So it worries me deeply that I actually considered using other, less efficient (but more sexy and novel) tools at all. I suppose the reason why I champion sketching so much is because I am so frequently tempted by technological solutions.

I wonder how many people have made this kind of decision permanently, who have effectively decided to use technological tools for all their short- and long-term memorization needs. And I wonder how this kind of society-wide behavioral change has affected our ability to think and produce new ideas.


12 responses to “Totaled Recall: How technology is ruining our brains”

  1. We are so overwhelmed with information and ideas today, that, in my opinion, the only way to not completely lose our minds is to write things down. When an idea strikes me, it’s usually while I’m thinking about something totally different. I am not able to use the idea right away, and since my mind is busy with something else, I prefer to write it down and take a look (and think) of it afterwards.

    There’s another aspect of your observation. Most people I know don’t use technology that intense, hence they still rely on their memory. As for the rest of the people – the more “tech-savvy” ones – their brains function in a totally different way. They are capable of processing a lot more information than the non-geeks. And still, they use their memory quite a lot. I am tempted to cite Einstein here: when asked about the speed of light, he kindly answered (citing from memory) “I don’t make an effort to remember numbers I can find in every book.” And you’d agree Einstein didn’t lack his ability to think 😀

  2. RE: “I liked to think that the fact that this “content” existed in his mind (and was readily accessible thanks to his deliberate memorization) made his inner life richer.”

    …from my own experience as a well-read and curious person, I’ve always known this to be true. Nice to know I’m not alone.

  3. I feel like some of this is less about the act of writing and more about immediacy. Plenty of people used micro-cassettes as a method of note-taking because they disciplined themselves to using and reviewing audio cassettes for this purpose. Writing is more immediate for everyone because we all learn paper note-taking, but that doesn’t mean other methods can’t work as well, so long as we commit ourselves to using that method, and that media we use with it doesn’t have any cruft that gets in our way during the process (especially in digital form, like a warm power-up for a PDA vs. pressing record on a cassette recorder — i’ve lost my train of thought browsing through a menu trying to find a Note app).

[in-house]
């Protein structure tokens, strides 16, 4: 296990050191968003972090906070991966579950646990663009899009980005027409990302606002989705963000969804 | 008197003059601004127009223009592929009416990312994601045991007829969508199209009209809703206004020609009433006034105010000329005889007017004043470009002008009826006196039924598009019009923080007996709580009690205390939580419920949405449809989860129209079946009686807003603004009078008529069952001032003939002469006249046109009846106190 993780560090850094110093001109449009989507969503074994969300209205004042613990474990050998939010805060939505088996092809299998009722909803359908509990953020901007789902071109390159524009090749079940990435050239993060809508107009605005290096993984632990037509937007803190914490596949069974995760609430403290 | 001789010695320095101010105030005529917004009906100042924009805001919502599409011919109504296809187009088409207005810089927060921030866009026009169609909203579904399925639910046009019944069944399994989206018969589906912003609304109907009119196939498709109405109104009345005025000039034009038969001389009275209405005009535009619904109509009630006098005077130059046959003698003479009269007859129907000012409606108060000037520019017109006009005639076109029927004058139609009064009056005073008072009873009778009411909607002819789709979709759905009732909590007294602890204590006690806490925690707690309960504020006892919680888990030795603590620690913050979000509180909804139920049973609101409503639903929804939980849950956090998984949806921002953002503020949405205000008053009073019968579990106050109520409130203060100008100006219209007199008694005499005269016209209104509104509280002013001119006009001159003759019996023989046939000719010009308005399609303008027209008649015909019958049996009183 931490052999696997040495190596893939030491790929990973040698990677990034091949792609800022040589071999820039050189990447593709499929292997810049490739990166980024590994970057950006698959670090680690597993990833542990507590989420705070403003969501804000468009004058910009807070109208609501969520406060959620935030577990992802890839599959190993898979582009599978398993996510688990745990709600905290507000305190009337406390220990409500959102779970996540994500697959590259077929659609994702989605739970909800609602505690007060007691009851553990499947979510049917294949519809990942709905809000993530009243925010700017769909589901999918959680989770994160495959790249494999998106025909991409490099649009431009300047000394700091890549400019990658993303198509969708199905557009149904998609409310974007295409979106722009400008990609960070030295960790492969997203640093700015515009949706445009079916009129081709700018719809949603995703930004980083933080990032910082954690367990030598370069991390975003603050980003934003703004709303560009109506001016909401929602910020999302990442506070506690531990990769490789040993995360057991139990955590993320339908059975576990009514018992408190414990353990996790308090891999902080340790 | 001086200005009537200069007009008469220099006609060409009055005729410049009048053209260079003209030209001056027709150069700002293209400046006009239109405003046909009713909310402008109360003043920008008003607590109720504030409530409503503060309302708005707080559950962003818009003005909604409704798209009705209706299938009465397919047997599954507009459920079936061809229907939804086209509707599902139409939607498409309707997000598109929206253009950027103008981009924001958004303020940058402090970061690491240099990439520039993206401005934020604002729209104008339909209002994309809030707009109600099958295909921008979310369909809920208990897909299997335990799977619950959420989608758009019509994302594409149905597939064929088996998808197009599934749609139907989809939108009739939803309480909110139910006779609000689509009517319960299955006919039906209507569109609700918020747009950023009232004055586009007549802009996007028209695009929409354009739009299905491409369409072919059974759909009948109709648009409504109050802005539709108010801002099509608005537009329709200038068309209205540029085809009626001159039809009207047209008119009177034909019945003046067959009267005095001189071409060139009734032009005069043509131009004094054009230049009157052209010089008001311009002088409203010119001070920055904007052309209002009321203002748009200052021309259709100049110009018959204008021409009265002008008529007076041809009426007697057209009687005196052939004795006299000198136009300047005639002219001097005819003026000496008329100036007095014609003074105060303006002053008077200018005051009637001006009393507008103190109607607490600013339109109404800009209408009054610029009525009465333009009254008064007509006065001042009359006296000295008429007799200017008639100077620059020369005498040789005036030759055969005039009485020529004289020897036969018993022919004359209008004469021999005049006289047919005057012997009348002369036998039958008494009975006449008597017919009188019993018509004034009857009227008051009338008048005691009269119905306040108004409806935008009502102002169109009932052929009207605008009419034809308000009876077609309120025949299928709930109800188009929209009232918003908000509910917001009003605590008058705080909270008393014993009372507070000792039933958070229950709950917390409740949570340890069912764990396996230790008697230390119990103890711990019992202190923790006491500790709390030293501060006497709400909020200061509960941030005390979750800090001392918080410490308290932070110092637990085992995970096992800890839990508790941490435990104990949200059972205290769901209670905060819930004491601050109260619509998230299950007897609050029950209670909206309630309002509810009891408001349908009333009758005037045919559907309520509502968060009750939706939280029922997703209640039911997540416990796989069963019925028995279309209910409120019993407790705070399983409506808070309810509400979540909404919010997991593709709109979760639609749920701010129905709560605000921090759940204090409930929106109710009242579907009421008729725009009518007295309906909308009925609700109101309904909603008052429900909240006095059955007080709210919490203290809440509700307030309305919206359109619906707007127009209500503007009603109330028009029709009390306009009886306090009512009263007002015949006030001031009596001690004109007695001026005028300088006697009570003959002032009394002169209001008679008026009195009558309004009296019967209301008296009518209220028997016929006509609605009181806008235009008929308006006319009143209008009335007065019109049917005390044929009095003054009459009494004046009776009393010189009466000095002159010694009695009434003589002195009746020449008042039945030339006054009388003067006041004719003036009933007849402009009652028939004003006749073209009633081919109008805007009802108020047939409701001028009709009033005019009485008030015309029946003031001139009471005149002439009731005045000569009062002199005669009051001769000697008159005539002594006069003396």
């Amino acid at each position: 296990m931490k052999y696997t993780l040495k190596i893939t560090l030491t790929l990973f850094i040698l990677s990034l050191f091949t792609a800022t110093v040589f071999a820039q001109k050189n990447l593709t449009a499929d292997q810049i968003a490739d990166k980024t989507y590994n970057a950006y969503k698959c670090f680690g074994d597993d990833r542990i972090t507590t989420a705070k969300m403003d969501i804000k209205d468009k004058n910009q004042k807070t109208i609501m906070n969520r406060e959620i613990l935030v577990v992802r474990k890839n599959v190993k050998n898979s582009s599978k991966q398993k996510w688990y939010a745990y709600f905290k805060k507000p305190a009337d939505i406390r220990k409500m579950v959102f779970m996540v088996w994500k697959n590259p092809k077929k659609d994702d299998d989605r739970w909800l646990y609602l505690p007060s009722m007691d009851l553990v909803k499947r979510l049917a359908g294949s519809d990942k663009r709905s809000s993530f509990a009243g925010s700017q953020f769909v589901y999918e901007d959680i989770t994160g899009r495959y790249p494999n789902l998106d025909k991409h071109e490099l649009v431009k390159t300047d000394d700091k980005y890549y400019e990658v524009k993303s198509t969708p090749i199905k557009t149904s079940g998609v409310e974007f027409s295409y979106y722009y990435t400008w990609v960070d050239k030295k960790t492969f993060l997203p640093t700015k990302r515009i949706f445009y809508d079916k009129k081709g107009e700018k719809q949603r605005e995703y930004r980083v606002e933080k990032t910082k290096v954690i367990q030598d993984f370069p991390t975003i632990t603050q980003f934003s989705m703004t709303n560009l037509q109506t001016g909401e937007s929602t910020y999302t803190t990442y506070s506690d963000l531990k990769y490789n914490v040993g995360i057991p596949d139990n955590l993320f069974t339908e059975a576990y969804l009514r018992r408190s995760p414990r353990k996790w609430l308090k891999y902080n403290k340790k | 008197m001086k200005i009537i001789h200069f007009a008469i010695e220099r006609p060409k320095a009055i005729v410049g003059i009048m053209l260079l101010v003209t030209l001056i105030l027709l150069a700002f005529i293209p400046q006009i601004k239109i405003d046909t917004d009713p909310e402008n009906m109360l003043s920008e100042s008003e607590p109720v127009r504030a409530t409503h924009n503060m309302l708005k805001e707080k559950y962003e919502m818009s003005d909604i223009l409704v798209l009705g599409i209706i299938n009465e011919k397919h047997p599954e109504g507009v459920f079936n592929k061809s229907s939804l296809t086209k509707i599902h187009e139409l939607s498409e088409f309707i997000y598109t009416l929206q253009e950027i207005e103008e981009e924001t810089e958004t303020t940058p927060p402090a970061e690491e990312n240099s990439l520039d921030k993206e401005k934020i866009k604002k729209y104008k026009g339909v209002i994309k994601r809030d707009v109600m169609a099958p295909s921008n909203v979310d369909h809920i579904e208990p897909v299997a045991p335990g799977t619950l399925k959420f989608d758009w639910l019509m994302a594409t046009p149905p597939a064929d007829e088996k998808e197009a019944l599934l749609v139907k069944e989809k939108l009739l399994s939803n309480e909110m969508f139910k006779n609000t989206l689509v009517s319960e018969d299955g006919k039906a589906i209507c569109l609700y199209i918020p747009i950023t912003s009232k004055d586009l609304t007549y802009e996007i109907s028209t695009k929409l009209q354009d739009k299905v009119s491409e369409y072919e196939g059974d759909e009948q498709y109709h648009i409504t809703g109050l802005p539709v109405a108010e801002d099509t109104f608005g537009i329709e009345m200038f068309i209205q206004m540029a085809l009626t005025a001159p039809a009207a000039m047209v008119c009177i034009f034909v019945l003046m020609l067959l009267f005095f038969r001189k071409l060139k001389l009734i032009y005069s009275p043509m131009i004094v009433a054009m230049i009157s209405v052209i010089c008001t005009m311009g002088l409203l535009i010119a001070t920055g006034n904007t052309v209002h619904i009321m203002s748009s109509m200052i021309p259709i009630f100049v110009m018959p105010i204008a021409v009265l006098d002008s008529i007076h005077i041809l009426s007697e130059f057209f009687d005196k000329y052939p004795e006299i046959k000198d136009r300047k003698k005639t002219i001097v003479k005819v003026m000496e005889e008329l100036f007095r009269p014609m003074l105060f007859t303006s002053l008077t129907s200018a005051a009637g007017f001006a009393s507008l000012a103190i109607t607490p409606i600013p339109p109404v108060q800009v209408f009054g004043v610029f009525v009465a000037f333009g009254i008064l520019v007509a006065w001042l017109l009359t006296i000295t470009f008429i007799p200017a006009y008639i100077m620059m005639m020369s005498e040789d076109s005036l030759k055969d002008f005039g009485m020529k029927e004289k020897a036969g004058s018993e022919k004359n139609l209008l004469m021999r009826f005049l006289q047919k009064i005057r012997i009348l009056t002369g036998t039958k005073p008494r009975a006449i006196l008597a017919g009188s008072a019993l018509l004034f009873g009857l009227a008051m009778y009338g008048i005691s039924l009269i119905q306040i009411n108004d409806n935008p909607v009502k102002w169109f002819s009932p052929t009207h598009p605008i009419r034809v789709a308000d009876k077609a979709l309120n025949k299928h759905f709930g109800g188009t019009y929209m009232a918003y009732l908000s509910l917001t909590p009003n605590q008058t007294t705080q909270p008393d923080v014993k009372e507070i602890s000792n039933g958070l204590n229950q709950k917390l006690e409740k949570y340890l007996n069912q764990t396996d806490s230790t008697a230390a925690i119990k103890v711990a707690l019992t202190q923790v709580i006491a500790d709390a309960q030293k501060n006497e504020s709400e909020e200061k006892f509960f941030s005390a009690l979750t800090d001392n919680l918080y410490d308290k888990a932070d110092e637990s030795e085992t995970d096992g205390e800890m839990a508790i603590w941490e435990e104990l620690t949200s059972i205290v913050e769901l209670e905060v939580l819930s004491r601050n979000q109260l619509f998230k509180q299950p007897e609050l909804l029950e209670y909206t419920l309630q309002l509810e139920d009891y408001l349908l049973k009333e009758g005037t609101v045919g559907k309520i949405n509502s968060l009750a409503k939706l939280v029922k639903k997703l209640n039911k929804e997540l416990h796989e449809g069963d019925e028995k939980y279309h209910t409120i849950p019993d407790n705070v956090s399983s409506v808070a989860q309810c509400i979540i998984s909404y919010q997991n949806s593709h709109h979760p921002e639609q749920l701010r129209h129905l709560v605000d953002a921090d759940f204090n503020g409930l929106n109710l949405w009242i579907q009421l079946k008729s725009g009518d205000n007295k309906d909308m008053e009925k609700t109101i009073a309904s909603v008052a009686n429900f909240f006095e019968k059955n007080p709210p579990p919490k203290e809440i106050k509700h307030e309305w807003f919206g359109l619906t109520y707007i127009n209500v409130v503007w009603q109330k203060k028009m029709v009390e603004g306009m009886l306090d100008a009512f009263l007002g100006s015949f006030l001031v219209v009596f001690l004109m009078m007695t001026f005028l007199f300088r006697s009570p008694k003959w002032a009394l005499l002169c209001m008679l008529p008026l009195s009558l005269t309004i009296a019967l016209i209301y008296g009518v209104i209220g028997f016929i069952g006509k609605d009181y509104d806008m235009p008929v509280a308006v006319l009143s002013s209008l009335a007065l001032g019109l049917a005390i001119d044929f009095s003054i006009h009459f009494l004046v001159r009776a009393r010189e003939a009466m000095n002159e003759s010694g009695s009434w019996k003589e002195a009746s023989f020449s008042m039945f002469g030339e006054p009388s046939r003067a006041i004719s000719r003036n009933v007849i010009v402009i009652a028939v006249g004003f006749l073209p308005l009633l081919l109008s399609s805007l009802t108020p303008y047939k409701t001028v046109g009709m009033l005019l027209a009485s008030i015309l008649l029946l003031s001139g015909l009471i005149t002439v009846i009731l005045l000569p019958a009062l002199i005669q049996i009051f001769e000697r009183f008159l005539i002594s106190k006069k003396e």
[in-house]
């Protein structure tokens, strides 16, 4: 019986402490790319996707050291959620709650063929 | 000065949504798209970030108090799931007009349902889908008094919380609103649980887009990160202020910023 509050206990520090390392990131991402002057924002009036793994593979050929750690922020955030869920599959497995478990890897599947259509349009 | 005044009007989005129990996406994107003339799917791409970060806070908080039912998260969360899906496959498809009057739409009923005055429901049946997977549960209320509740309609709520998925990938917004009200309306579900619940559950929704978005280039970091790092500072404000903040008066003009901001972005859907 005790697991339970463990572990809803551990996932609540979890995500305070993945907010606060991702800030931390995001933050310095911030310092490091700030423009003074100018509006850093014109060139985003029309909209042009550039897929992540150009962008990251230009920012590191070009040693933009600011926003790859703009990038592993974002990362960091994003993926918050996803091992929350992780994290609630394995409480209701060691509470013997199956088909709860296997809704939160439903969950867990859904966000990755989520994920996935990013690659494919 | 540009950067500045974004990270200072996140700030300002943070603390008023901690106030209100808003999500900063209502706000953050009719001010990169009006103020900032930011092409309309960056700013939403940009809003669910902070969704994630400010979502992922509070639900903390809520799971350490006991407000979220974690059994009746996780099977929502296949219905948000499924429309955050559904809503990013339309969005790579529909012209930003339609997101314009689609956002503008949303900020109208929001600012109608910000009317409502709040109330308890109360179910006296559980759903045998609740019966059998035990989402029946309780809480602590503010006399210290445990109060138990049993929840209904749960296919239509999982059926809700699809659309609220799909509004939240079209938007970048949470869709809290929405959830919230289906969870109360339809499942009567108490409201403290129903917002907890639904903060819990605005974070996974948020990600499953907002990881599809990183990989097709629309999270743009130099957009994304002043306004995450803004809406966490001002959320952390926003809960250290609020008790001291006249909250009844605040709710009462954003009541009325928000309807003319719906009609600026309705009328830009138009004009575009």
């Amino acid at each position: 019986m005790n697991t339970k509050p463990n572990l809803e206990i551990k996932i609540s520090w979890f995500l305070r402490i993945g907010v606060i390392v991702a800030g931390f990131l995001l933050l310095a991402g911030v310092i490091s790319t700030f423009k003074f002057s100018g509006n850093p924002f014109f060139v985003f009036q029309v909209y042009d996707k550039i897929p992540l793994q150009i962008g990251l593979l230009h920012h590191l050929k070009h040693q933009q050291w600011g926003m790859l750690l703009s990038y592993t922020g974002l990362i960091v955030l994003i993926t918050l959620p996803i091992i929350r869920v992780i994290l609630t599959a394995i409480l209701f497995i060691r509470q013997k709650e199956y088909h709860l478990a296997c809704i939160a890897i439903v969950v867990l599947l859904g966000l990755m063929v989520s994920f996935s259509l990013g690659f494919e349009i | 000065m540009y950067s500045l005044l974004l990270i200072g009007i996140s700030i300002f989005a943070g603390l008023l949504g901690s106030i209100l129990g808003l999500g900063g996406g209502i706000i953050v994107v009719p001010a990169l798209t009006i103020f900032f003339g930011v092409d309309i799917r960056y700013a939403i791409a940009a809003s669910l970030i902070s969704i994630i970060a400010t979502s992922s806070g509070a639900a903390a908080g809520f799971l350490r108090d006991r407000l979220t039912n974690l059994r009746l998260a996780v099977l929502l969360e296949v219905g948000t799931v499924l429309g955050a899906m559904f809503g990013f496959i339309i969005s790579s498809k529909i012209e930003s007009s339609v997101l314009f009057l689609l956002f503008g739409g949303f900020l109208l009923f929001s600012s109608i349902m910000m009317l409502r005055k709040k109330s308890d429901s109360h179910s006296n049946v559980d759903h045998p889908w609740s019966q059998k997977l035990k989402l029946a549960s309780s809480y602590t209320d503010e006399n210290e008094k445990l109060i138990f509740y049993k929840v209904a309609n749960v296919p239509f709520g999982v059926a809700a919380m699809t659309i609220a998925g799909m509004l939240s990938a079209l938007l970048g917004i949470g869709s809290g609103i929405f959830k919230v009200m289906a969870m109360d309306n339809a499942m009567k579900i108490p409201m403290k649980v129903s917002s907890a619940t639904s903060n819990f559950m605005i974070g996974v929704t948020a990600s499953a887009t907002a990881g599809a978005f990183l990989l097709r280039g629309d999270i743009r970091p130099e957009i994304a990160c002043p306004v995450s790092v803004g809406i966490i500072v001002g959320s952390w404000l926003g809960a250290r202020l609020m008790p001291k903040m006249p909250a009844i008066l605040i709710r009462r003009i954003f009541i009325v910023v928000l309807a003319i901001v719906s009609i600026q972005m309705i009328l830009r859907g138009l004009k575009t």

4. Sorry, I do realize that I only responded to the last two paragraphs of your post :*)

  5. RE: Brian

    I think there’s a difference between memorizing certain words and memorizing ideas. Context plays a big role, as well as the utilization of what you’ve memorized.

    I have a question for you: How do you learn a foreign language? Do you sit and memorize vocabulary lists, or do you prefer to read & write texts and learn the use, context, etc.?

  6. Tom Jameson Avatar
    Tom Jameson

    Some interests can still only be pursued through involuntary memory. When I reread ‘Paradise Lost’ this summer, I found Chaos described as ‘dark and deep’. I realized that when Frost uses those words to describe the woods he stops by on a snowy evening, he hopes to infuse the woods with some of the power of primordial chaos. I’m convinced the diction is not coincidental, partly because Blake uses the same words (though with an ampersand of course) regarding chaos, so there was actually a thread for Frost to pick up. I never perceived this aspect of the Frost poem before, because I did not remember that the phrase appears in Milton.

    Often footnotes will tell us about references as we are reading, but if the notes don’t suffice (or better, if we happen to sense a connection no one has written about before, which is part of the thrill of reading poems), then we just have to hope something resonates with our memory.